- PhD, Case Western Reserve University, Cleveland, OH
- Postdoc, Yale University, New Haven, CT
- BS, University of Science and Technology of China, China
- Assistant Professor, Pathology
Gene regulation in cancer, development and reproductive systems; Epigenetic modification.
Since its discovery, gene fusions have been viewed as unique features of cancer and they all result from chromosomal translocation. Our recent findings have turned this dogma ‘on its head’. We have shown that the fusion products can be present in normal cells and they can be made through a mechanism that doesn’t require DNA translocation. Precursor mRNAs from separate genes can be joined by “trans-splicing” and the chimeric RNA can then be translated into fusion protein. The lab is now working on finding more examples of “trans-splicing”. For that, we are taking two approaches: 1. candidate gene approach which involves stem cell culture and differentiation 2. genome-wide search approach which relies on bioinformatics analysis and deep sequencing technology.
A second focus of the lab is related to some recent findings of Genome-Wide Association Studies (GWAS). People have used the technology to find single nucleotide polymorphisms (SNPs) associated with higher or lower risks of many phenotypes including prostate cancer, diabetes, inflammatory bowl disease, even body height. The problem is that the studies often identify a lot of SNPs with no significant relative risks. What’s more, the SNPs are often located outside of the coding region of any gene. The gene we are studying has several SNPs that have been demonstrated to give carriers high risk for type 2 diabetes and lower risk for prostate cancer. We have shown the risk allele for diabetes is associated with higher expression level of the gene and knocking out the gene in mice has a protective effect against type 2 diabetes. We are now working to characterize the metabolic phenotype of the knockout mice and evaluate them for the risks of prostate cancer.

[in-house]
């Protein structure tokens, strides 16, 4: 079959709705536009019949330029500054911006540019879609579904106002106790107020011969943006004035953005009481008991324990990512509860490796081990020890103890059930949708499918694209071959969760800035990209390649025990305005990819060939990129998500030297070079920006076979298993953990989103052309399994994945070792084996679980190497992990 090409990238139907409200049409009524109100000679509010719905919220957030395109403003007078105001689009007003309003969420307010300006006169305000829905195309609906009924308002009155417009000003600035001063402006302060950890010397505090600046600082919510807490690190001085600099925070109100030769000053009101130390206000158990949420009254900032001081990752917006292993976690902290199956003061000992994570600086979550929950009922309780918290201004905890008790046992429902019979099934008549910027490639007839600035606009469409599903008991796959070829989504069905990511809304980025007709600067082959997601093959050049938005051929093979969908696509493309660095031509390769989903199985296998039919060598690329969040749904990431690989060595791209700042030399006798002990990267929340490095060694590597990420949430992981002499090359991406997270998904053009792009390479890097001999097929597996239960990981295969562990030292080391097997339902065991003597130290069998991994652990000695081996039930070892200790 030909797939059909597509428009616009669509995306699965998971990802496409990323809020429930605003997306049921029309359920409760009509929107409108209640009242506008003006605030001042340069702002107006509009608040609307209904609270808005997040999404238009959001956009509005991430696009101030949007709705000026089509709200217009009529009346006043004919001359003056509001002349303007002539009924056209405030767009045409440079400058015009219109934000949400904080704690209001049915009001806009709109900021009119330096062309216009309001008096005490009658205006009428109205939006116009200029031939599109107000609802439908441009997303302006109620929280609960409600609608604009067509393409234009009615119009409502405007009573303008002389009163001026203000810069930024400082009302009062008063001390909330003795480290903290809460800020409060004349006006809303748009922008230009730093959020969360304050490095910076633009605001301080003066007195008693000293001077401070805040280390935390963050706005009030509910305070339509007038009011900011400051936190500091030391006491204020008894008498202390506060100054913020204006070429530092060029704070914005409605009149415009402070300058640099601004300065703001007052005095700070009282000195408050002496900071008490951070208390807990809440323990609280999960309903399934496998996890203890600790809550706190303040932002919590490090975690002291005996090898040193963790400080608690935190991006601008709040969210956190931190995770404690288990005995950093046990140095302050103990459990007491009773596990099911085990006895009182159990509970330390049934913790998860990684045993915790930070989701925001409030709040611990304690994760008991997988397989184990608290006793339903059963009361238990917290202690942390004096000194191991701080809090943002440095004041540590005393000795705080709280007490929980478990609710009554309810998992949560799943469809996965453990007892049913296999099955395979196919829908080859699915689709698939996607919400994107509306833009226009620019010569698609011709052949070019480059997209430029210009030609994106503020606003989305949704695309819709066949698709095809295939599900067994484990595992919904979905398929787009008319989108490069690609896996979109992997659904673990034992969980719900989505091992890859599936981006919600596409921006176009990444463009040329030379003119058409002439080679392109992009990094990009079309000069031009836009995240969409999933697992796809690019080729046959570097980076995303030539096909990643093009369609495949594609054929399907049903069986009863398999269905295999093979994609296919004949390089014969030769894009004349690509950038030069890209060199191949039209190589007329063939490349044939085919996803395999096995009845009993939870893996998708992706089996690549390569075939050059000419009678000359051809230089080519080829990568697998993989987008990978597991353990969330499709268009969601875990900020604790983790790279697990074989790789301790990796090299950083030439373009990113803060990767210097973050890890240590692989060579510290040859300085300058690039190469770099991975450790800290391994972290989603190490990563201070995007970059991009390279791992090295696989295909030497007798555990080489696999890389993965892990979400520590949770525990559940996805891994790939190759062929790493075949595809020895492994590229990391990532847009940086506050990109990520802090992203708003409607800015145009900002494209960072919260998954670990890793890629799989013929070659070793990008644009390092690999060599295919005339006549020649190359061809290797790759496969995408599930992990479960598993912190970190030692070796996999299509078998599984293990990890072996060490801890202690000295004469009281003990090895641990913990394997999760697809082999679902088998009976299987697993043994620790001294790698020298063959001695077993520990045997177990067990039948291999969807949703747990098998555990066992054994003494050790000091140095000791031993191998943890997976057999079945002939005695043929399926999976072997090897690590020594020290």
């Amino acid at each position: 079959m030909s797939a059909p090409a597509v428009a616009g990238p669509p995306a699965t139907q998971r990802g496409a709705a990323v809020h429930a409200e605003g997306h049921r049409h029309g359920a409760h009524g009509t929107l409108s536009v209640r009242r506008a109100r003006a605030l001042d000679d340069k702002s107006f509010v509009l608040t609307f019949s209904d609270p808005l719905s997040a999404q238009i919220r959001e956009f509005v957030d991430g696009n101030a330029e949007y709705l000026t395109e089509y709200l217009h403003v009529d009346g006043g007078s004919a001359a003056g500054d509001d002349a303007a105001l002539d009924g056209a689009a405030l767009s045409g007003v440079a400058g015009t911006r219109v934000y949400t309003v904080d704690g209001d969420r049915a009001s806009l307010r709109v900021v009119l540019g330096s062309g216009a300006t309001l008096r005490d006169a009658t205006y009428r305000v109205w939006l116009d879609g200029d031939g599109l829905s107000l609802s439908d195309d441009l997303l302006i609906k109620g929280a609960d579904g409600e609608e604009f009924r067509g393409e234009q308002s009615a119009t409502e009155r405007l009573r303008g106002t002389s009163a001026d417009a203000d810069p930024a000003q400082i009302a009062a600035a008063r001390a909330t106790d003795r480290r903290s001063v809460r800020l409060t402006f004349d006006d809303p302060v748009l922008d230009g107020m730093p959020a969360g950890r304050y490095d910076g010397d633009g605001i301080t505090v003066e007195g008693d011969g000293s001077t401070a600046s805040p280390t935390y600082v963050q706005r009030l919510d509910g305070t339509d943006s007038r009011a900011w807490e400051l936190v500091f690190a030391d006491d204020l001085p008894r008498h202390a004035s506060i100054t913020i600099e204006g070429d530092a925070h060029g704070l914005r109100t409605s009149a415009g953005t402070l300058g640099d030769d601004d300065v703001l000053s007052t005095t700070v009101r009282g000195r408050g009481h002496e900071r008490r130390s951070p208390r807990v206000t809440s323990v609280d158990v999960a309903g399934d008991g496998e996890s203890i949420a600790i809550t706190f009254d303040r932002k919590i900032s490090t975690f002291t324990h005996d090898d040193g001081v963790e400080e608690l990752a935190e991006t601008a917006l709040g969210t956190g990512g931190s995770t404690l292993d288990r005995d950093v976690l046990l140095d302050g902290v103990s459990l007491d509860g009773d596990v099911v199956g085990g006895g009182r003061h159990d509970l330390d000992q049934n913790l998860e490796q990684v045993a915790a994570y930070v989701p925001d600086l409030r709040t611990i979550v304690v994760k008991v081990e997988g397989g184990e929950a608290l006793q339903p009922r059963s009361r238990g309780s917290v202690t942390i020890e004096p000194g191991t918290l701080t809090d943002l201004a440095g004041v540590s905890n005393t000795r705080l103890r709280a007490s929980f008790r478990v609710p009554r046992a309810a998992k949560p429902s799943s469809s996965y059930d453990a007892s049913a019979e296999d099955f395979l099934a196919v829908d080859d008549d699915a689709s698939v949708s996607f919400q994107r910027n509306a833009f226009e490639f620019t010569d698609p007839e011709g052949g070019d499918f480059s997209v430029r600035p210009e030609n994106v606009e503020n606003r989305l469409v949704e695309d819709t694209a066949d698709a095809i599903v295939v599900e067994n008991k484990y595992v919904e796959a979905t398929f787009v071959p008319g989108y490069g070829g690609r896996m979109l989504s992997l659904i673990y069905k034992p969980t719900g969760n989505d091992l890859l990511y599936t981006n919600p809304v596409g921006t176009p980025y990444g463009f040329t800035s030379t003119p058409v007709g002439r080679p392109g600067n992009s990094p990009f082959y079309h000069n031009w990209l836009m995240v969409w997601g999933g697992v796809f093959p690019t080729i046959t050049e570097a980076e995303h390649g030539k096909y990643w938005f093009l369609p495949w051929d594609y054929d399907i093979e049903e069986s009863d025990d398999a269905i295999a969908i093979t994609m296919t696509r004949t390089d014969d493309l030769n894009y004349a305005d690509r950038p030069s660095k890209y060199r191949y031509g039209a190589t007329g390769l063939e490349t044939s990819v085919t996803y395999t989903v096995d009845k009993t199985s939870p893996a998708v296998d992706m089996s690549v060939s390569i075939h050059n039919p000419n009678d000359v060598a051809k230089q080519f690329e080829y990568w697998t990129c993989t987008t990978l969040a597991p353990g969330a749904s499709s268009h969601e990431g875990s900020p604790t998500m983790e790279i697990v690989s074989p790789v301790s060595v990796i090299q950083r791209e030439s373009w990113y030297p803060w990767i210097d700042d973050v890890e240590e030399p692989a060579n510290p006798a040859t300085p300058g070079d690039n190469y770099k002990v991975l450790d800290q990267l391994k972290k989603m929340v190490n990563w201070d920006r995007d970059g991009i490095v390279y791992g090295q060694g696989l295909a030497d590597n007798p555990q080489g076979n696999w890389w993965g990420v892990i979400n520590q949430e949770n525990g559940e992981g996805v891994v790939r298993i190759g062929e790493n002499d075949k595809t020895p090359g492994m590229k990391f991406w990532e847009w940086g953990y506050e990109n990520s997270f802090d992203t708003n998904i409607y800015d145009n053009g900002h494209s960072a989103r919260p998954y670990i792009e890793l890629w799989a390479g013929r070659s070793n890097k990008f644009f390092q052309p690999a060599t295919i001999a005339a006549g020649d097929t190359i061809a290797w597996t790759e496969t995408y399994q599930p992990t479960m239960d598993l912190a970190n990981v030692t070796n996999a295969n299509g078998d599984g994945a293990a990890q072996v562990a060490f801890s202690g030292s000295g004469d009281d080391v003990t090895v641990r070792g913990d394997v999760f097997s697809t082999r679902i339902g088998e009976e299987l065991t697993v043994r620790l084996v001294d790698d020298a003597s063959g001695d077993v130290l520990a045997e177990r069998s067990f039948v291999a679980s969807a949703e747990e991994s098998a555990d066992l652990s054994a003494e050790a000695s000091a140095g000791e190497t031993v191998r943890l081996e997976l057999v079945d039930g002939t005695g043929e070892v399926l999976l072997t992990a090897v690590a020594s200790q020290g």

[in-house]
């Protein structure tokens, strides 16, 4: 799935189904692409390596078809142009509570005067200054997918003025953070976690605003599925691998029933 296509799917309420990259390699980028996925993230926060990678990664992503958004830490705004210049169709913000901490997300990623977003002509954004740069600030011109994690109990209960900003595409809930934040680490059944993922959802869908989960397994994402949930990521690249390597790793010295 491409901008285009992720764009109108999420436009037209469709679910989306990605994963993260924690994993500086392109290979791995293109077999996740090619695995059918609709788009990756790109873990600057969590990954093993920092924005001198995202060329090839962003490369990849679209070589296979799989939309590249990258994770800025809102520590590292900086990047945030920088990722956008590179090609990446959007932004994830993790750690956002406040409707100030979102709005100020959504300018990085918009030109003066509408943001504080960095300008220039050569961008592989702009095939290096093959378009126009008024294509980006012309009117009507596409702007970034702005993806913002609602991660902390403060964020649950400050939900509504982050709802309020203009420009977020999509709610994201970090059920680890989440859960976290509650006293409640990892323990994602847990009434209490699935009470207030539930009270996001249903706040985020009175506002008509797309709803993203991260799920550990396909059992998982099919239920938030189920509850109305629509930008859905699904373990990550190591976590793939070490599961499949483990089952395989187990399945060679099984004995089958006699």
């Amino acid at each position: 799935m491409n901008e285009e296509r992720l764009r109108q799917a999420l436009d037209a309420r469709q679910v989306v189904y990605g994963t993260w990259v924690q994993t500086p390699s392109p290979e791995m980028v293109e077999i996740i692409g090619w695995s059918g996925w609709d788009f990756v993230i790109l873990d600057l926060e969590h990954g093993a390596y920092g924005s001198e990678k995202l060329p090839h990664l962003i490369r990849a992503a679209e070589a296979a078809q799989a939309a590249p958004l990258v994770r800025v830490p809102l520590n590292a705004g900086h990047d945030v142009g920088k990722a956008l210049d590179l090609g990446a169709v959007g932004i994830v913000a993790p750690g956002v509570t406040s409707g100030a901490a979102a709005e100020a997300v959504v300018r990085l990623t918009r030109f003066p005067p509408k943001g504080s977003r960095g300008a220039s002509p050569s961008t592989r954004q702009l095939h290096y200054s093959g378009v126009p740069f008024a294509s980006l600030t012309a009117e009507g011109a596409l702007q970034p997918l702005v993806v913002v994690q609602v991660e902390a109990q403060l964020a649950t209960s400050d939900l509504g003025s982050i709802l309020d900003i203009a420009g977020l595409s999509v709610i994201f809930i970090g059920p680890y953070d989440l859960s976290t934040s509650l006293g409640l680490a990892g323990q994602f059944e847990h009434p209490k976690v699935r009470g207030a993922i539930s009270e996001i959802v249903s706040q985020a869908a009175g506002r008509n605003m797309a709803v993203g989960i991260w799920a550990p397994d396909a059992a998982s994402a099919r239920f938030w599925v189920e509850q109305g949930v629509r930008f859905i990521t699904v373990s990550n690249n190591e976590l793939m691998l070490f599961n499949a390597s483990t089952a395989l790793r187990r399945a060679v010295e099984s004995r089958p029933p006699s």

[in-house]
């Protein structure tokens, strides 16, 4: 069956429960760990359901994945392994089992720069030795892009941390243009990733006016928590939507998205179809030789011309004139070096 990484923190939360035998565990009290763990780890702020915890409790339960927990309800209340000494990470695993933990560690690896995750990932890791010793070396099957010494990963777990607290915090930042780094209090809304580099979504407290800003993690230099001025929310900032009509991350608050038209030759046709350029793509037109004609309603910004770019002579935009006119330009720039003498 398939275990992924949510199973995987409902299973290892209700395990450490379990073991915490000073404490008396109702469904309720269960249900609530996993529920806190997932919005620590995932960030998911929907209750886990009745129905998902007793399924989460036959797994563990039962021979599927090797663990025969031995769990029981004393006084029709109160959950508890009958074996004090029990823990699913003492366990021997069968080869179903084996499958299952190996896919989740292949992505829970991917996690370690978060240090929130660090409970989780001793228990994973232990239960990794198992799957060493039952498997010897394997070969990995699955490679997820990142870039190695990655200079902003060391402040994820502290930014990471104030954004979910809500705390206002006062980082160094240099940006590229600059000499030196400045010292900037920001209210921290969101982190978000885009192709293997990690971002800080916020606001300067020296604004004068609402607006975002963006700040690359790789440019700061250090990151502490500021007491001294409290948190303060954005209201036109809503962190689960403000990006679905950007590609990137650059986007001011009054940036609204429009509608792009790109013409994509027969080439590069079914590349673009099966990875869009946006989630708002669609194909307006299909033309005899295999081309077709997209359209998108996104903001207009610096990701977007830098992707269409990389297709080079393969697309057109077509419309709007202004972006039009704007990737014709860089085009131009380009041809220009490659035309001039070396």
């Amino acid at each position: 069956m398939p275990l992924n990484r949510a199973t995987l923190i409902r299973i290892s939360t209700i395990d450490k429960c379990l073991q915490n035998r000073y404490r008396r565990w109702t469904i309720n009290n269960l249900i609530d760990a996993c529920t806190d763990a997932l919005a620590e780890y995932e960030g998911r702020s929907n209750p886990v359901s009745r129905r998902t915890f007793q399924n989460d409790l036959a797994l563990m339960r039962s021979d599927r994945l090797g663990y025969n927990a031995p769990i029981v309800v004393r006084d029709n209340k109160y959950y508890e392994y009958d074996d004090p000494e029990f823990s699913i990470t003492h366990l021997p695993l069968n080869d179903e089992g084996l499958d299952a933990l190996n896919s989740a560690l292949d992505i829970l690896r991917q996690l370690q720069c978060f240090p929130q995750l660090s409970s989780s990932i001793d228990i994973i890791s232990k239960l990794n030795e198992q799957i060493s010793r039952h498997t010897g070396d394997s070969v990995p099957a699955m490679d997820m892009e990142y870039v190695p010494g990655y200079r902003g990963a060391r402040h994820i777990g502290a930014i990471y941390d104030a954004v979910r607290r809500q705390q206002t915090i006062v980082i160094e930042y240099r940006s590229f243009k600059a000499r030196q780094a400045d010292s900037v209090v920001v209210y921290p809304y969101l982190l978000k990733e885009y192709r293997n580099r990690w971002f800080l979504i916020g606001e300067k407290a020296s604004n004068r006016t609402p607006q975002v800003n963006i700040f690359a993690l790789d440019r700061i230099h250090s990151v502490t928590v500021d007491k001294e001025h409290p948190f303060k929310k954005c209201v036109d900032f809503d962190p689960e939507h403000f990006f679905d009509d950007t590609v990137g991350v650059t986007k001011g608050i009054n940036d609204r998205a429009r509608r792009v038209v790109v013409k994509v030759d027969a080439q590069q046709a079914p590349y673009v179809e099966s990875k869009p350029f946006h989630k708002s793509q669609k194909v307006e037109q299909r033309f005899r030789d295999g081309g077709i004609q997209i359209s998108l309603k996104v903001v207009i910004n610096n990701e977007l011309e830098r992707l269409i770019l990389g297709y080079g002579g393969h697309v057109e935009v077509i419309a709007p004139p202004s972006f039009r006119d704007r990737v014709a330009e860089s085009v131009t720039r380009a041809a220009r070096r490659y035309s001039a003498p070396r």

- Li H, Myeroff L, Kasturi L, Krumroy L, Schwartz S, Willson J, Stanbridge E, Casey G, Markowitz S. Chromosomal autonomy of hMLH1 methylation in colon cancer. Oncogene. 2002;21(9): 1443-9. PMID: 11857087
- Li H, Myeroff L, Smiraglia D, Romero M, Pretlow T, Kasturi L, Lutterbaugh J, Rerko R, Casey G, Issa J, Willis J, Willson J, Plass C, Markowitz S. SLC5A8, a sodium transporter, is a tumor suppressor gene silenced by methylation in human colon aberrant crypt foci and cancers. Proceedings of the National Academy of Sciences of the United States of America. 2003;100(14): 8412-7. PMID: 12829793 | PMCID: PMC166243
- Li H, Ma X, Wang J, Koontz J, Nucci M, Sklar J. Effects of rearrangement and allelic exclusion of JJAZ1/SUZ12 on cell proliferation and survival. Proceedings of the National Academy of Sciences of the United States of America. 2007;104(50): 20001-6. PMID: 18077430 | PMCID: PMC2148412
- Li H, Wang J, Mor G, Sklar J. A neoplastic gene fusion mimics trans-splicing of RNAs in normal human cells. Science (New York, N.Y.). 2008;321(5894): 1357-61. PMID: 18772439
- Li H, Wang J, Ma X, Sklar J. Gene fusions and RNA trans-splicing in normal and neoplastic human cells. Cell cycle (Georgetown, Tex.). 2009;8(2): 218-22. PMID: 19158498
- Jazaeri A, Bryant J, Park H, Li H, Dahiya N, Stoler M, Ferriss J, Dutta A. Molecular requirements for transformation of fallopian tube epithelial cells into serous carcinoma. Neoplasia (New York, N.Y.). 2011;13(10): 899-911. PMID: 22028616 | PMCID: PMC3201567
- Zhang Y, Gong M, Yuan H, Park H, Frierson H, Li H. Chimeric Transcript Generated by cis-Splicing of Adjacent Genes Regulates Prostate Cancer Cell Proliferation. Cancer discovery. 2012;2(7): 598-607. PMID: 22719019